- Shopping Bag ( 0 items )
Doody's Review ServiceReviewer: Thomas L. Pazdernik, PhD (University of Kansas Medical Center)
Description: This pharmacology offering in the Case Files series provides 56 high-yield clinical cases to focus study in preparation for USMLE Step 1 and subject examinations.
Purpose: It is designed to help students in extracting the information from case scenarios that is so important for being successful on these examinations. This series has gained a very strong reputation over the years.
Audience: Although the audience is students who are preparing for examination, other health professionals also will find this book of value in working on their mastery of pharmacology. Further, faculty who teach pharmacology will find this an excellent aid in the preparation of clinical scenario-based questions for testing students.
Features: The first of the book's three sections is a concise discussion of the application of the basic sciences to clinical medicine, focusing on an approach to learning pharmacology, an approach to studying a disease, and an approach to reading the literature. The second section covers the subject of pharmacology with 56 carefully selected clinical cases that illustrate the important principles of pharmacology related to disease states. Each case includes key open-ended questions and is followed by an easy-to-understand discussion correlated to key pharmacological concepts, definitions of key terms, pharmacological pearls, and USMLE-style study questions. My only criticisms are that some of the questions are not of the type students will actually experience on the Step 1 examination and I found more errors in content than what I would expect from a third edition. However, students overall should find this to be an excellent book to help them understand the application of pharmacology to clinical cases.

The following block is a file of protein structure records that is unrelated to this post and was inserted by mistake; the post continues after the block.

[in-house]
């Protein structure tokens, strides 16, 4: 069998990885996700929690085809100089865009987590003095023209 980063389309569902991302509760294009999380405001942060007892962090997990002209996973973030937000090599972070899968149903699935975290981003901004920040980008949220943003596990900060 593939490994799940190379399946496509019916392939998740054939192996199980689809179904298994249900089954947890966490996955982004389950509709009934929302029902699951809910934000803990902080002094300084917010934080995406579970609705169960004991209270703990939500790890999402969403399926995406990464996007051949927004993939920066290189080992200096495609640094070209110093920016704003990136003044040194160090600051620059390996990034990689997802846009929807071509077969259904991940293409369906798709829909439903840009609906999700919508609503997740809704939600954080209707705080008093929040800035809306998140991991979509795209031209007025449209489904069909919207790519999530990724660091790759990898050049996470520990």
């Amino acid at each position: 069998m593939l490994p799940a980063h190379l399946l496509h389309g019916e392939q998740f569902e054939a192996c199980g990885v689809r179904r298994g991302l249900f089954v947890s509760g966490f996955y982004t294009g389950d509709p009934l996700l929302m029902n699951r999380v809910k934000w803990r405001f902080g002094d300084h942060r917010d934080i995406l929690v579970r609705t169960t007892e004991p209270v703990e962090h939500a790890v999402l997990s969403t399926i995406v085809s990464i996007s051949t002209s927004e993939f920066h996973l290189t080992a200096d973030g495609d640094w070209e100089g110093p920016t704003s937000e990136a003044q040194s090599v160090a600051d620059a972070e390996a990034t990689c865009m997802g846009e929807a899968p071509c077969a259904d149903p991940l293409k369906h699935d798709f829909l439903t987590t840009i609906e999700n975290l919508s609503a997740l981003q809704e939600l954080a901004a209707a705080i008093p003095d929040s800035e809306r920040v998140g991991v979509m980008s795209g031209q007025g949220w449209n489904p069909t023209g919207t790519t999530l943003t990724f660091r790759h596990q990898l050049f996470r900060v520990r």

Assessment: Faculty and students alike will find this book helpful in mastering an understanding of the basic concepts in pharmacology in preparation for certification examinations as well as in gaining confidence in being able to apply therapeutics during the clinical phase of the curriculum.